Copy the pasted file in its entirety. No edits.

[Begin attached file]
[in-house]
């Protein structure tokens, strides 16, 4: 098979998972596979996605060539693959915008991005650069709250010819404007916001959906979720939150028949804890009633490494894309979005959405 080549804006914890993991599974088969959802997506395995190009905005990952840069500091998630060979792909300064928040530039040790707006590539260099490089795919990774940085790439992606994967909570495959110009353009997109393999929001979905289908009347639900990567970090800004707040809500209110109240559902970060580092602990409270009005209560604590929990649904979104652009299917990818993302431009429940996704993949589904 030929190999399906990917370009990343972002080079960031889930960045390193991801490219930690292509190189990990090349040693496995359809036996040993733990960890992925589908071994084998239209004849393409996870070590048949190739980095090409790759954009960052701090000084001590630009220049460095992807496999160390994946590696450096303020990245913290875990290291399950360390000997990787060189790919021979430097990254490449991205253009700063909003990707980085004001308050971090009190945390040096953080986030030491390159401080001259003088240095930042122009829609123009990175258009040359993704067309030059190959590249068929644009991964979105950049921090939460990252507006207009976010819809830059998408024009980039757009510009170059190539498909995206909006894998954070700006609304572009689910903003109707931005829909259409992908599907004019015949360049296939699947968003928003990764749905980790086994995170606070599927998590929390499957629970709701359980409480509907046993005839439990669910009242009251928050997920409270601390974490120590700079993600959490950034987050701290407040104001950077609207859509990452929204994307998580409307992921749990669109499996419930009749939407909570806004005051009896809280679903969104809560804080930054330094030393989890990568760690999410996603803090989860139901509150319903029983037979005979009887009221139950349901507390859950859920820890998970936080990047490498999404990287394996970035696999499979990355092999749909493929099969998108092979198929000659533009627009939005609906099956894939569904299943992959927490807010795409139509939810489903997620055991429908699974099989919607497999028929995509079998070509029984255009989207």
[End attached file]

[in-house]
């Protein structure tokens, strides 16, 4: 098979998972596979996605060539693959915008991005650069709250010819404007916001959906979720939150028949804890009633490494894309979005959405 080549804006914890993991599974088969959802997506395995190009905005990952840069500091998630060979792909300064928040530039040790707006590539260099490089795919990774940085790439992606994967909570495959110009353009997109393999929001979905289908009347639900990567970090800004707040809500209110109240559902970060580092602990409270009005209560604590929990649904979104652009299917990818993302431009429940996704993949589904 030929190999399906990917370009990343972002080079960031889930960045390193991801490219930690292509190189990990090349040693496995359809036996040993733990960890992925589908071994084998239209004849393409996870070590048949190739980095090409790759954009960052701090000084001590630009220049460095992807496999160390994946590696450096303020990245913290875990290291399950360390000997990787060189790919021979430097990254490449991205253009700063909003990707980085004001308050971090009190945390040096953080986030030491390159401080001259003088240095930042122009829609123009990175258009040359993704067309030059190959590249068929644009991964979105950049921090939460990252507006207009976010819809830059998408024009980039757009510009170059190539498909995206909006894998954070700006609304572009689910903003109707931005829909259409992908599907004019015949360049296939699947968003928003990764749905980790086994995170606070599927998590929390499957629970709701359980409480509907046993005839439990669910009242009251928050997920409270601390974490120590700079993600959490950034987050701290407040104001950077609207859509990452929204994307998580409307992921749990669109499996419930009749939407909570806004005051009896809280679903969104809560804080930054330094030393989890990568760690999410996603803090989860139901509150319903029983037979005979009887009221139950349901507390859950859920820890998970936080990047490498999404990287394996970035696999499979990355092999749909493929099969998108092979198929000659533009627009939005609906099956894939569904299943992959927490807010795409139509939810489903997620055991429908699974099989919607497999028929995509079998070509029984255009989207």